In most elections, the incumbent would be leading if a balance of voters liked him, believed the state is heading in the right direction, and are persuaded that the incumbent will do a better job on the all-important issue of the economy.

President Bush is not to blame for the Governor's struggles. Although the President's approval numbers are quite low (38 percent), 16 percent of voters who dislike Bush are still supporting Pawlenty and 24 percent of the supermajority of Minnesotans who believe the nation is off on the wrong track plan to vote for the Governor. This pattern of sustained support for the Governor in the face of harsh evaluations of Bush holds across a range of specific policy areas from the economy to the Iraq War. Pawlenty is not being engulfed by a backlash against Bush and the country's direction.

The Quality of Life Backlash: The major drag on the Governor appears to be domestic issues that define Minnesotans' quality of life—education and health care. Voters rate education and health care as the state's single most important issues and Hatch enjoys a strong advantage on them; the economy lags behind them as an important problem and Pawlenty's advantage is comparatively smaller on it.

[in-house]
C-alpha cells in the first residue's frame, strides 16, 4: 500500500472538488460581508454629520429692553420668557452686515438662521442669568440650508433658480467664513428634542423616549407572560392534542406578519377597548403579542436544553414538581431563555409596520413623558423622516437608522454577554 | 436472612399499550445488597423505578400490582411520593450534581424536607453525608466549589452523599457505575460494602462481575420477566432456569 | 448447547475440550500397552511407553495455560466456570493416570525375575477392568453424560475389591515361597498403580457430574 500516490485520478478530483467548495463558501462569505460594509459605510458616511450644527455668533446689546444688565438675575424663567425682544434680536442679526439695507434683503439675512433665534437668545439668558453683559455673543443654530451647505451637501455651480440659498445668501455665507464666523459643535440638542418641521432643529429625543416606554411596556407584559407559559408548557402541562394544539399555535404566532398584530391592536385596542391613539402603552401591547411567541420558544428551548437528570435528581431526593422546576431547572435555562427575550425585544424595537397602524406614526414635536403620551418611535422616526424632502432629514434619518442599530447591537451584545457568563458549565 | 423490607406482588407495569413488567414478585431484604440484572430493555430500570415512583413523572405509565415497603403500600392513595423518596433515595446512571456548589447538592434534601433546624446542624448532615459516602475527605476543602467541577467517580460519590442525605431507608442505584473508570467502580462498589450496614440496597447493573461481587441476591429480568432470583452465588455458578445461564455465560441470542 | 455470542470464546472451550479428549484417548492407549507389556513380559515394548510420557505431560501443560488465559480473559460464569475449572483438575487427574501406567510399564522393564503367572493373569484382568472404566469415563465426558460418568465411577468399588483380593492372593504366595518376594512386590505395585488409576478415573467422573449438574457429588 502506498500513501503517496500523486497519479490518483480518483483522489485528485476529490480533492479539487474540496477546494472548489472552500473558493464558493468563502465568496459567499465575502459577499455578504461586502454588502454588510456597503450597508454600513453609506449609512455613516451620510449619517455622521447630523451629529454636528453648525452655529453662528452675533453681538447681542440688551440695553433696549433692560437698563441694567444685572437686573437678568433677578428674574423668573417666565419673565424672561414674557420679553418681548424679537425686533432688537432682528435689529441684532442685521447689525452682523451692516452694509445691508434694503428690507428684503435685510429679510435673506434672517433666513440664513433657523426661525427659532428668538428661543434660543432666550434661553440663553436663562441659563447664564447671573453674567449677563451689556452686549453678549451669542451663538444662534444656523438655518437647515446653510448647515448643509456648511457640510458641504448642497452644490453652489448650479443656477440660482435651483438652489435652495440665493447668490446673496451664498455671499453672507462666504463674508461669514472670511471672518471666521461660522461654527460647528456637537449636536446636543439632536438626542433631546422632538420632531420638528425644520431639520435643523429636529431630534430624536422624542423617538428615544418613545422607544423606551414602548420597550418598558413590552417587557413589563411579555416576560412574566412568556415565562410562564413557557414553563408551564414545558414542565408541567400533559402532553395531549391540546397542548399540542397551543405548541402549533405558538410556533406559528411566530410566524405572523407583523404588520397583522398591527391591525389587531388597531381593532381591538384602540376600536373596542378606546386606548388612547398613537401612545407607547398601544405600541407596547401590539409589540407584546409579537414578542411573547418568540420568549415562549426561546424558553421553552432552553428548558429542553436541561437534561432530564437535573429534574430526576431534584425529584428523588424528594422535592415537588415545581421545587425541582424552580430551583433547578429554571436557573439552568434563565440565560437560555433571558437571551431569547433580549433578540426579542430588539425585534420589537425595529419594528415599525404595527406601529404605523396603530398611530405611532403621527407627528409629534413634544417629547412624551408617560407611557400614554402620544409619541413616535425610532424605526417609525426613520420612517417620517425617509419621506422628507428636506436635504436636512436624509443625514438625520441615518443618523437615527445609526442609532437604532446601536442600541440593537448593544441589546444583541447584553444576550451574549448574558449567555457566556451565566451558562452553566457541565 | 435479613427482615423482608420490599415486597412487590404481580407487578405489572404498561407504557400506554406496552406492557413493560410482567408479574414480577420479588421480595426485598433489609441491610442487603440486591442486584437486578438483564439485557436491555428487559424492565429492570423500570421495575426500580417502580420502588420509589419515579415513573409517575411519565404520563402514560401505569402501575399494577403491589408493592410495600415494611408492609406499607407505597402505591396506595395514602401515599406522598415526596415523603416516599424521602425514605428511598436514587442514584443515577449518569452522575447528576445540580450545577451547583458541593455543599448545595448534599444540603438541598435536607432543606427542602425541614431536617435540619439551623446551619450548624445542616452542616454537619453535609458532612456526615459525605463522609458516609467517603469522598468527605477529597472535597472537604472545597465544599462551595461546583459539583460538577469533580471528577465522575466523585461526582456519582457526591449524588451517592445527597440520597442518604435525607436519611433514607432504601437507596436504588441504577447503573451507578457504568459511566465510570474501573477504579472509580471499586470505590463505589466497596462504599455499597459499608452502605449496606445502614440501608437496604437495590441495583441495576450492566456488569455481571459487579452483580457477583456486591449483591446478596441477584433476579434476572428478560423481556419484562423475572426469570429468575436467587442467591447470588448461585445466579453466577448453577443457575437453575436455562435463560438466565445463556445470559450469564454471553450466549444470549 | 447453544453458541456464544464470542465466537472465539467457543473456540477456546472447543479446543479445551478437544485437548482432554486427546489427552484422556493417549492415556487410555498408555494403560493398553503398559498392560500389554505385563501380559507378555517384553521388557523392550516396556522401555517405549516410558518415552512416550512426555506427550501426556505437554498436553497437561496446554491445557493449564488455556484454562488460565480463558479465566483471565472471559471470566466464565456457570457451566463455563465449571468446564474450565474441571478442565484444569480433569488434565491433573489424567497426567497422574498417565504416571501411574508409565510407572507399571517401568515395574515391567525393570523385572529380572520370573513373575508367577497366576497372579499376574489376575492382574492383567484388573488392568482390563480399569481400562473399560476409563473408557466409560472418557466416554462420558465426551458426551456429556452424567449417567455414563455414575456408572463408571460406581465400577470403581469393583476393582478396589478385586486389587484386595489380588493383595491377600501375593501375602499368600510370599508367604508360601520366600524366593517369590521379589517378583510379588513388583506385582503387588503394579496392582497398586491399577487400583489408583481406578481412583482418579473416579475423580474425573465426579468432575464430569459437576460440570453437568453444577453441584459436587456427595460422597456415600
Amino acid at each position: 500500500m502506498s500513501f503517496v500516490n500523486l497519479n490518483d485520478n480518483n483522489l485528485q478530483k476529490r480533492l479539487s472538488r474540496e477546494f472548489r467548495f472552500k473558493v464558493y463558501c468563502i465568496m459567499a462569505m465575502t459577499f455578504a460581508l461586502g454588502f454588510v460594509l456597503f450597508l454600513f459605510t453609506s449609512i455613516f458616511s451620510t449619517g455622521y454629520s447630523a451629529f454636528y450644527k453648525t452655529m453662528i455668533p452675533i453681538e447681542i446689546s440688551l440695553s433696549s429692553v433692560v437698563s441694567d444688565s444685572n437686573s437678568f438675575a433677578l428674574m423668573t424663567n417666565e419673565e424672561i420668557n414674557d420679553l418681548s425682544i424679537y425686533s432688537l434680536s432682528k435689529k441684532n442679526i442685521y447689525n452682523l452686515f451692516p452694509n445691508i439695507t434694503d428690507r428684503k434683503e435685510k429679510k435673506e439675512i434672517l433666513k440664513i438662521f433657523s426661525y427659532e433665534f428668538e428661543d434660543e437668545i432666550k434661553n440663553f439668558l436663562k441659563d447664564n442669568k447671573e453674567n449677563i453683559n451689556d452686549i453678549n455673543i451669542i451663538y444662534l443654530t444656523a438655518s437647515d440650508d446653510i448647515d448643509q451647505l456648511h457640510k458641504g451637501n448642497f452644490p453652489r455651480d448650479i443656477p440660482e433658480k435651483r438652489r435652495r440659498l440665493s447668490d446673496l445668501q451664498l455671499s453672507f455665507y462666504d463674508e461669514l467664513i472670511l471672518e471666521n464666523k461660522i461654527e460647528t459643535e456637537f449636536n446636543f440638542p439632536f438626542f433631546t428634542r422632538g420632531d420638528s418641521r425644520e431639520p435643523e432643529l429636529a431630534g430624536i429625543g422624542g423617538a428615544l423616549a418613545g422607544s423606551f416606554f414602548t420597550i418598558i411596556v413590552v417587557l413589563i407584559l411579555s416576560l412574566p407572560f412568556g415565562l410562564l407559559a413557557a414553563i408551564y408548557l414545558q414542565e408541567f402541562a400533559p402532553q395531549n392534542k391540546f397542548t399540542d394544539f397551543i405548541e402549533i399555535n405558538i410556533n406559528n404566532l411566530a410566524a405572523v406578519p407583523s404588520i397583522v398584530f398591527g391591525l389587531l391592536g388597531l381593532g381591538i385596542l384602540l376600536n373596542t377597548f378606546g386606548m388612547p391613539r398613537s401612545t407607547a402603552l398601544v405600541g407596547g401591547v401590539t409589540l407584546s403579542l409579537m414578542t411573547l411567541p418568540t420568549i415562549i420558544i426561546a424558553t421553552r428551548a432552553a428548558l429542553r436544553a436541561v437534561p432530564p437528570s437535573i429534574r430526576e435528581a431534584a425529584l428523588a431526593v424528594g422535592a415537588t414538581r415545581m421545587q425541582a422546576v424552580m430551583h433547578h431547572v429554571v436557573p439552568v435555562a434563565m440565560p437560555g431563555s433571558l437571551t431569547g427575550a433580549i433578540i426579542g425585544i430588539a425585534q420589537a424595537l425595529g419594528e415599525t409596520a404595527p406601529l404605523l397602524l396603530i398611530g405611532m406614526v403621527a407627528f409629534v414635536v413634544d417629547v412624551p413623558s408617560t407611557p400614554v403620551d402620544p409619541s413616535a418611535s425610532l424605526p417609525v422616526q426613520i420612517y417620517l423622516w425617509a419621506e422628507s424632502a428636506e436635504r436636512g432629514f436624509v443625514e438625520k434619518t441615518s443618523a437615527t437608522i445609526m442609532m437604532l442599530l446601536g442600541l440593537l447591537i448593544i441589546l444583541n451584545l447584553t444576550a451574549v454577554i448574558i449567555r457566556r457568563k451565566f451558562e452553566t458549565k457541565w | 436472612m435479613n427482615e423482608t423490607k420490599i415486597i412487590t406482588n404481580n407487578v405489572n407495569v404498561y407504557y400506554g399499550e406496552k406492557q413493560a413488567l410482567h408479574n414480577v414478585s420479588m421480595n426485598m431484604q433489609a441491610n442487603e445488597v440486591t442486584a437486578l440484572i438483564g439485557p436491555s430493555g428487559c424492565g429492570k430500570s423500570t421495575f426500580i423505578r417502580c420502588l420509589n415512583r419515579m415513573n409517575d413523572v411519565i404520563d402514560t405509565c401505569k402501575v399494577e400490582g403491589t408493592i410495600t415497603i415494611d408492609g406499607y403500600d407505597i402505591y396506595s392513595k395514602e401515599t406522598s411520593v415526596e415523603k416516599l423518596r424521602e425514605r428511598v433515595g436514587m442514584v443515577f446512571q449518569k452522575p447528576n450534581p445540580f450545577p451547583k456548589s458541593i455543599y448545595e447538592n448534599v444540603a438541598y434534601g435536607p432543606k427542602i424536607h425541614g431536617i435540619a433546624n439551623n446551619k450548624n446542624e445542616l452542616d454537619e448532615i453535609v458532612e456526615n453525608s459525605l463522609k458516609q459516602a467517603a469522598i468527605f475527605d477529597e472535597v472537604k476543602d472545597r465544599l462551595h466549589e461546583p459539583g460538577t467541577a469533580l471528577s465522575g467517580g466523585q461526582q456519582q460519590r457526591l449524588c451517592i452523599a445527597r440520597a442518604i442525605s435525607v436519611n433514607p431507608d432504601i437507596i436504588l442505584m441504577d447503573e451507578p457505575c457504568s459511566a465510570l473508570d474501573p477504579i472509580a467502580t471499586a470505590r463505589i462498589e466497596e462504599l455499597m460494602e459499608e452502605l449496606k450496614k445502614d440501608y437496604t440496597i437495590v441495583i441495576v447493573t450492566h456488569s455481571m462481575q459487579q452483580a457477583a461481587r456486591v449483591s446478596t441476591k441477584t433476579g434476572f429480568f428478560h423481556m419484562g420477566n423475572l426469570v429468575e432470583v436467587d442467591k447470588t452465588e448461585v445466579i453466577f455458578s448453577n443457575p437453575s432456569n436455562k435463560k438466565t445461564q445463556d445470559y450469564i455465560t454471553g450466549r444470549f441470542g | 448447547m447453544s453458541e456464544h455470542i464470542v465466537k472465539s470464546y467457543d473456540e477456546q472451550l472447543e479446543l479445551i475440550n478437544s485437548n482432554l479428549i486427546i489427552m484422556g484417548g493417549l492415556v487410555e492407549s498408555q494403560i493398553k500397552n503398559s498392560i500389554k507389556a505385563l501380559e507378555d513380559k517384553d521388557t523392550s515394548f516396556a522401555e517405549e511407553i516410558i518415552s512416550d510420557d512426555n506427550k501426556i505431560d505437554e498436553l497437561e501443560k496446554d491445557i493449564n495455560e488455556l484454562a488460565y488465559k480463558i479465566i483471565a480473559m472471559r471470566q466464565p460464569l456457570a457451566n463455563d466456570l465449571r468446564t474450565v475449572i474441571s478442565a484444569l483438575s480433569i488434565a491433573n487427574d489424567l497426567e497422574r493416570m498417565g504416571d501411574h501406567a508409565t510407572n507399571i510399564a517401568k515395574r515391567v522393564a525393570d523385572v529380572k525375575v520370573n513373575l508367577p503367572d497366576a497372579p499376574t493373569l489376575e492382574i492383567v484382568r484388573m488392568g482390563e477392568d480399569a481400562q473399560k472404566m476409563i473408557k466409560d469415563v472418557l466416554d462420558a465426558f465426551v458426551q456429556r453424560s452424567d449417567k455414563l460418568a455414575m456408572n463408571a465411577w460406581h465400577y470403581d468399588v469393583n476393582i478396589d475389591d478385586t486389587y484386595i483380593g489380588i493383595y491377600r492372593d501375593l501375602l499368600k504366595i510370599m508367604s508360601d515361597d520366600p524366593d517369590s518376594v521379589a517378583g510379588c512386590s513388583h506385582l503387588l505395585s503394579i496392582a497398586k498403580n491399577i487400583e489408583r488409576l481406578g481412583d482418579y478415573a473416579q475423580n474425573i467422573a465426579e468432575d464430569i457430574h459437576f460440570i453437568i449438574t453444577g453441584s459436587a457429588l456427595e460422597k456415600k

In terms of the issues that voters rank as most important in Minnesota, twenty-three percent identify education, 23% identify health care, and 15% identify the economy. National security policies—the Iraq War and terrorism—are not prominent state issues five years after the 9/11 terrorist attacks. One of the biggest surprises is that social issues associated with the Governor—illegal immigration and gay marriage—only weakly register as concerns of voters.

On the two issues that most concern Minnesotans, Hatch holds a commanding advantage over Pawlenty. Among voters identifying education and health care as the state's single most important issue, approximately 55 percent support Hatch compared to about a third for the Governor. By contrast, the Governor holds a 7 point advantage on the less salient issue of the economy. An even larger gulf opens up when voters are asked about which candidate will do a better job handling the top problems facing the state. On health care, Hatch boosts a gaping 33-point advantage, 57 percent to 24 percent. Even among Minnesotans who plan to vote for the Governor, 14 percent concede that the Attorney General will do a better job on health care (data not presented).

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  • I strongly agree with your opinion, informative and useful. More power.